Western Digital partnered with the University of Hawaiʻi Cancer Centre to provide the storage foundation needed to scale and store critical research data focused on improving the accuracy of cancer detection from mammography scans.

The University of Hawaiʻi Cancer Centre’s AI Precision Health Institute (AI-PHI) has deployed Western Digital’s Ultrastar Data60 Hybrid Storage Platform filled with 720TB of Ultrastar hard disk drives (HDDs).

The organisation is leveraging this data to run artificial intelligence (AI), machine learning and deep learning to assess human health and predict the risk of disease to help relieve the increasing prevalence of cancer in the Pacific region.

“AI has changed everything in terms of how we addressed problems with big data,” says John Shepherd, Ph.D, founder of the University of Hawaiʻi Cancer Centre’s AI-PHI. “When you’re going to examine six million images, it takes a lot of time. With fast and reliable access to large amounts of data and the power of AI, you can say ‘Okay, there’s an outcome difference between these two images, which may ultimately help us pick out the women that may develop cancer versus those that don’t.

“We are extremely grateful for our partnership with Western Digital, who helps make this all possible with its highly reliable and scalable storage solutions.”

AI-PHI’s mammogram database holds the Hawaiʻi Pacific Island Mammography Registry, which is specifically focused on women in Hawaiʻi, including native Hawaiian women who statistically fare worse with breast cancer compared to nearly every other ethnic group.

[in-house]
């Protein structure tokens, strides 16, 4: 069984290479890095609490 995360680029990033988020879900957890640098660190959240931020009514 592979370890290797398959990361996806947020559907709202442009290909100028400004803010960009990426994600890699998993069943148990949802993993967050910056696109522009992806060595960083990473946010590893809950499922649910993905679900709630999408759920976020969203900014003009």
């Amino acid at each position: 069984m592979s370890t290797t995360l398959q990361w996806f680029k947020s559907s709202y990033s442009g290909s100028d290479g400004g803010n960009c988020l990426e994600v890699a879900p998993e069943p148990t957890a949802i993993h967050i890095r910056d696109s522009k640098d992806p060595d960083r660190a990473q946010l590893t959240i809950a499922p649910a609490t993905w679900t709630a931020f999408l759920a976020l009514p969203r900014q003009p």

With improved performance, ample capacity, and hundreds of terabytes of fast storage provided by Western Digital, researchers have a constant, quick flow of access to large amounts of data needed for AI workflows. This helps them as they work to develop, curate and share the massive and diverse medical datasets for cancer research to solve this unique problem for women in Hawaiʻi, and other women around the world.

“Because of the uniqueness of Hawaiʻi, we have this really broad demographic of ethnicities, races, BMIs, and cultures, that if you train an AI model with that broad amount of data, it should deliver models that are useful anywhere in the world,” adds Dr Shepherd.

“The work Dr Shepherd is spearheading at the University of Hawaiʻi Cancer Center’s AI Precision Health Institute is a powerful example of how data is being used to drive insights that lead to breakthrough discoveries, enabling the world to solve its biggest challenges,” says Kurt Chan, vice-president and GM: data centre platforms at Western Digital. “We are thrilled to contribute the storage foundation that provides fast and easy access to the data that helps enable these researchers to glean insights and understanding, and ultimately help save lives.”

In an ongoing collaboration to support this important cause, the University of Hawaiʻi Cancer Center plans to extend its storage foundation in partnership with Western Digital with the addition of an OpenFlex open composable infrastructure solution, and Ultrastar NVMe solid state drives (SSDs).

More efficient workflows and flexible collaboration provided by the new solutions will aid AI-PHI in its latest research focused on validating new AI cancer risk and detection models and developing advanced health analysis AI models through non-invasive methods.

These include 3D full body-scans, dual-energy X-ray absorptiometry scans for body composition, blood tests for metabolic markers, and strength assessments.